The rise and fall
Orisson to Roncesvalles
Distance travelled: 16 km
It has been a day of contradictions. High cols, steep descents, walking to collect bikes. The people here too have been contradictory today, at first reluctant to help and then effusive in their efforts. Maybe it was just my timing?
As we rose out of Orisson, the first to leave at 7.30, it was just light, the sun just peeking over the dip between peaks. Wild horses grazed quietly on the grass verges and sheep bells jangled in the distance. Shepherds stood watching their flock, flicking their heads in greeting at the slow procession of pilgrims.
The road continued to rise and as it did so the landscape changed to a much sparser grass, gorse and heather, each meter of height stripping away the detritus of life, leaving only the peaks rising tall and proud.
I felt stripped too, stripped of my life baggage, of all that I have been carrying around with me daily. I don’t have the weight of the world on my shoulders anymore, but if I did, it would have melted at my feet today. Lightness and ease were my walking companions today and I could have walked forever!
The signs on the route were very clear, particularly as we passed into Spain. A concrete sign announces our arrival as proudly as the one informing the foot weary that we are 795 km from Santiago.
There were two suggested routes down into Roncesvalles, one taking the road and the other through the woodland with a warning of it as a steep descent. And it is steep; many chose not to take this on the 1st or 2nd day of their long trip, afraid of picking up an injury so soon. But we did, taking it like a snow-covered piste, sweeping from side to side. With no poles to steady me, biting knee pain soon accompanied me on the path. I picked up a branch and used that but it was too late by then and the pain persisted to the bottom of the trail!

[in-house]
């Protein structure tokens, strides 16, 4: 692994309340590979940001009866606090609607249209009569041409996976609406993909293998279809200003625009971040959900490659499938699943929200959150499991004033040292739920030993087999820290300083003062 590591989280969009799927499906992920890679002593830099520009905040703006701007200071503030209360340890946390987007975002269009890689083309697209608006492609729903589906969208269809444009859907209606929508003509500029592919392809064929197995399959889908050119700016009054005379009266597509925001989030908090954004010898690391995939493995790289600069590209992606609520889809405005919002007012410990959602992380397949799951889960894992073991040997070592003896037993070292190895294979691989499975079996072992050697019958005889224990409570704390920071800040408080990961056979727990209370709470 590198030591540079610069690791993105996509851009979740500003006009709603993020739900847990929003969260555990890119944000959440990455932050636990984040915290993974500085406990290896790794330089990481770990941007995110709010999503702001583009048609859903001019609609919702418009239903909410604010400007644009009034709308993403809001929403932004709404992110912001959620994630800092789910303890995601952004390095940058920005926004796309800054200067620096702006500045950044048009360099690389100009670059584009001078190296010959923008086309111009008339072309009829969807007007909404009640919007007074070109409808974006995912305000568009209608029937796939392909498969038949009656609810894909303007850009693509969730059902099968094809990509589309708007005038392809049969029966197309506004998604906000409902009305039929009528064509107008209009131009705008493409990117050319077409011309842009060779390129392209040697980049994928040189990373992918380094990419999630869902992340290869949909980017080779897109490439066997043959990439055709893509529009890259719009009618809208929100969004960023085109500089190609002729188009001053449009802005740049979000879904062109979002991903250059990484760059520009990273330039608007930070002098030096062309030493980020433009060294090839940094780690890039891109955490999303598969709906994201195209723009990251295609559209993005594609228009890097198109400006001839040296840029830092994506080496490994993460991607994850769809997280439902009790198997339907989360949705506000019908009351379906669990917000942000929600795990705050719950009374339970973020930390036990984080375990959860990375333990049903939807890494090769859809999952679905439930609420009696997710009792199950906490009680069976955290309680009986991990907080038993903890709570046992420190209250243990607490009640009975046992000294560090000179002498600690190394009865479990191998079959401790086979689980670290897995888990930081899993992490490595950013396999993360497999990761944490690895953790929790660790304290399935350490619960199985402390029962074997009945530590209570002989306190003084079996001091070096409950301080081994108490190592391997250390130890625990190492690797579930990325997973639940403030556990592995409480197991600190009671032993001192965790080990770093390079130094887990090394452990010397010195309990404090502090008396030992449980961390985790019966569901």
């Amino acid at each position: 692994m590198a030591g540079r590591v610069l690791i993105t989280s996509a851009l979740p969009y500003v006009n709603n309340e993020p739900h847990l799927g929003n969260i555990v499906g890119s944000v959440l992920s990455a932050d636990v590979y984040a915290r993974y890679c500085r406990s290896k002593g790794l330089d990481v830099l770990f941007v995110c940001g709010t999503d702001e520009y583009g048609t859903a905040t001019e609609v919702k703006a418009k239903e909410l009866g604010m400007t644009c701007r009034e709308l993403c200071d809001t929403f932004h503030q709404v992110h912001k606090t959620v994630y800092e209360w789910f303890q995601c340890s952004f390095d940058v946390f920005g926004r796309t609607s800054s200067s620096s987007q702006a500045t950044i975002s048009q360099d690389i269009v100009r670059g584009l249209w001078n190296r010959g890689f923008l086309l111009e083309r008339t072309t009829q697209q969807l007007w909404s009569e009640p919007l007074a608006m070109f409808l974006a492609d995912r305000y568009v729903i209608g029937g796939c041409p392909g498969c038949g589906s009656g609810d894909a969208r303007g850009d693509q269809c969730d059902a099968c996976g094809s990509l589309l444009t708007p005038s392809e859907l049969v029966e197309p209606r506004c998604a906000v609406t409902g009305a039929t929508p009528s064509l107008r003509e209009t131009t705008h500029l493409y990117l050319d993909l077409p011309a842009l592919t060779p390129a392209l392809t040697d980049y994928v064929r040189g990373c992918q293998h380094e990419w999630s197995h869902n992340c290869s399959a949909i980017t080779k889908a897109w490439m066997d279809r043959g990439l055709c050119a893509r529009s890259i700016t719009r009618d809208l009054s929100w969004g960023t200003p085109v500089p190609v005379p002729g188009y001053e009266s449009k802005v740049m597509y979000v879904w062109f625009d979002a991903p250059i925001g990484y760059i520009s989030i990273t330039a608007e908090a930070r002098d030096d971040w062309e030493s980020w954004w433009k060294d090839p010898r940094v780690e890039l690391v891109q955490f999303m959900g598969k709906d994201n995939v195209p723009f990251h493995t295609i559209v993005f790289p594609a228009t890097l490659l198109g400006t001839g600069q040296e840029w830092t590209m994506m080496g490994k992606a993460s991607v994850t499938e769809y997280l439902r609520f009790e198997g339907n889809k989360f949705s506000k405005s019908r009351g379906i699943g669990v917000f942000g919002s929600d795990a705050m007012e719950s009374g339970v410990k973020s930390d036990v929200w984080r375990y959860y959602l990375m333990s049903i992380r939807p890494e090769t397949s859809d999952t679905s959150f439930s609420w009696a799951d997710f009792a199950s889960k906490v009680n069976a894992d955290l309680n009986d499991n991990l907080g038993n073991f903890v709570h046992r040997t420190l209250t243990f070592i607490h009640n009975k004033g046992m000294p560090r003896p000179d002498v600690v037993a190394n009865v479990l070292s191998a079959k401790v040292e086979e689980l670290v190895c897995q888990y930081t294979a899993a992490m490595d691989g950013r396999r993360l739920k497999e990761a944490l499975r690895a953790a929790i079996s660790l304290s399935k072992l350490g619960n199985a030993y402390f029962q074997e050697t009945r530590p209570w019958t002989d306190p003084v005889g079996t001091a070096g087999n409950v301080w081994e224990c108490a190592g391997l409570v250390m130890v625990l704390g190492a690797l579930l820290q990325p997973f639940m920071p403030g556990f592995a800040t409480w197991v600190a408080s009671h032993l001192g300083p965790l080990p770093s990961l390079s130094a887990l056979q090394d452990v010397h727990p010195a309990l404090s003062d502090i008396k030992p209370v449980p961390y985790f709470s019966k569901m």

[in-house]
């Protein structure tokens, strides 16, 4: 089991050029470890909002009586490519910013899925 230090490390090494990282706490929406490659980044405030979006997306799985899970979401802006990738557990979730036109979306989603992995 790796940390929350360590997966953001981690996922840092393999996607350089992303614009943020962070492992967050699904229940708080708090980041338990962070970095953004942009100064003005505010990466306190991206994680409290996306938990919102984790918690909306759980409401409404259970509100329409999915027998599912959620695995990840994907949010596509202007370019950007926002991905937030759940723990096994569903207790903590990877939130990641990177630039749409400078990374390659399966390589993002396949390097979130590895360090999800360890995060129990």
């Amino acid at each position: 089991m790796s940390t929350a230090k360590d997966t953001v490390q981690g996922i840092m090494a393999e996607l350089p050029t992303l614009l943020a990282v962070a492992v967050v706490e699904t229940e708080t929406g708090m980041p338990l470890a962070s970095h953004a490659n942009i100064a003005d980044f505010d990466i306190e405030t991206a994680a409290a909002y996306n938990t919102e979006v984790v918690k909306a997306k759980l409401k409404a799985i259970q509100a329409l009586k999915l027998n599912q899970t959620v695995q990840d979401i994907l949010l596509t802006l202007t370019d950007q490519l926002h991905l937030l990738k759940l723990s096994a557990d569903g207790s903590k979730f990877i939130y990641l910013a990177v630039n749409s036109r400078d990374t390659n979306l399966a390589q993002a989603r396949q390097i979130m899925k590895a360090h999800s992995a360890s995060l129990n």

Uplifted….and yet there is a weariness from a poor night of sleep. Last night in the hostel, I was so conscious of myself, my every fidget, every shift and every breath. I think I barely managed two hours.
And I couldn’t deny its effects. Slow, a little irritable and sensitive, it was a difficult and yet wonderful day. Contradictions, today, are my companions!
Bicycle wheels and scallop shells
We eventually managed to collect the rental bikes from La Posada despite the barman telling us, “You not stay here, is not possible!” Luckily I have been very organised and had the email in my possession that convinced him it was indeed possible and actual. When we, as instructed, reappeared in his bar at 3 pm, he no longer wanted my pidgin Spanish explanation and found someone to show us the bikes, all boxed and delivered!
Have you ever wondered why pilgrims carried a scallop shell? We found a miraculous use for it today – the sharp edge cut through the tape that sealed the bike boxes, a useful tool when you didn’t bring a penknife! Wheels on, panniers attached, the paperwork read, it was all quite easy. But I wasn’t in any mood for concentrating, faffing or being told what to do. Frustration and irritation quickly got the better of me!
A Menu Peregrino (10€ in Hotel Roncesvalles) helped me to chill again. Many went to a pilgrim’s blessing but we decided to stroll around the small village of Roncesvalles, stretching weary legs before an early bedtime.
We stayed at the Collegiata Roncesvalles, a massive hostel with 180 beds but the two bunks arranged in cubicles of 4 made it a little less dormitory like and somehow cocooned – was this like the Camino itself? A comforting cocoon for the world weary?